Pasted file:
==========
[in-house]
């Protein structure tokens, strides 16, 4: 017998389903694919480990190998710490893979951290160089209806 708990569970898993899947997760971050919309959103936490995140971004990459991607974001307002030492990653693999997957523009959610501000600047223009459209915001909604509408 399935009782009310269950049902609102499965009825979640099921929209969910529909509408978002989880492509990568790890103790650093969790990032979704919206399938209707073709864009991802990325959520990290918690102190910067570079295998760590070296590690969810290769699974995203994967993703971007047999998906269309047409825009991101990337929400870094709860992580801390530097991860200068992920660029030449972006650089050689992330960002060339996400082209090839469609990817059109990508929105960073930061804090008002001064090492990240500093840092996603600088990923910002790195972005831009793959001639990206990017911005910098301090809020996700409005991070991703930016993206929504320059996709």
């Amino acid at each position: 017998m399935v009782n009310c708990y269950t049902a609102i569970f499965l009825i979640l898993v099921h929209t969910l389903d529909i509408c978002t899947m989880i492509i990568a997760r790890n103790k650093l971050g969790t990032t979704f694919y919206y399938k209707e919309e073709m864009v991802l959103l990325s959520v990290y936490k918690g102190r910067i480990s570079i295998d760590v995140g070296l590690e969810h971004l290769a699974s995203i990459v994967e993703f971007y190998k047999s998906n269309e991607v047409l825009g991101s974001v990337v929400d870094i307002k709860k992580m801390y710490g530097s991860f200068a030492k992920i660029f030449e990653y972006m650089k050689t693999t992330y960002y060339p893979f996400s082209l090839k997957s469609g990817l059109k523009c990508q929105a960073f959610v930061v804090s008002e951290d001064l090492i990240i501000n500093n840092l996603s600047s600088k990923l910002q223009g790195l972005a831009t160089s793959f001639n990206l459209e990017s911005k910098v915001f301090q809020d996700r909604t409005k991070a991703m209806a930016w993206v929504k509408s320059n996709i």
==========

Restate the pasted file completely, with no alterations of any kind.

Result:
[in-house]
């Protein structure tokens, strides 16, 4: 017998389903694919480990190998710490893979951290160089209806 708990569970898993899947997760971050919309959103936490995140971004990459991607974001307002030492990653693999997957523009959610501000600047223009459209915001909604509408 399935009782009310269950049902609102499965009825979640099921929209969910529909509408978002989880492509990568790890103790650093969790990032979704919206399938209707073709864009991802990325959520990290918690102190910067570079295998760590070296590690969810290769699974995203994967993703971007047999998906269309047409825009991101990337929400870094709860992580801390530097991860200068992920660029030449972006650089050689992330960002060339996400082209090839469609990817059109990508929105960073930061804090008002001064090492990240500093840092996603600088990923910002790195972005831009793959001639990206990017911005910098301090809020996700409005991070991703930016993206929504320059996709």
């Amino acid at each position: 017998m399935v009782n009310c708990y269950t049902a609102i569970f499965l009825i979640l898993v099921h929209t969910l389903d529909i509408c978002t899947m989880i492509i990568a997760r790890n103790k650093l971050g969790t990032t979704f694919y919206y399938k209707e919309e073709m864009v991802l959103l990325s959520v990290y936490k918690g102190r910067i480990s570079i295998d760590v995140g070296l590690e969810h971004l290769a699974s995203i990459v994967e993703f971007y190998k047999s998906n269309e991607v047409l825009g991101s974001v990337v929400d870094i307002k709860k992580m801390y710490g530097s991860f200068a030492k992920i660029f030449e990653y972006m650089k050689t693999t992330y960002y060339p893979f996400s082209l090839k997957s469609g990817l059109k523009c990508q929105a960073f959610v930061v804090s008002e951290d001064l090492i990240i501000n500093n840092l996603s600047s600088k990923l910002q223009g790195l972005a831009t160089s793959f001639n990206l459209e990017s911005k910098v915001f301090q809020d996700r909604t409005k991070a991703m209806a930016w993206v929504k509408s320059n996709i």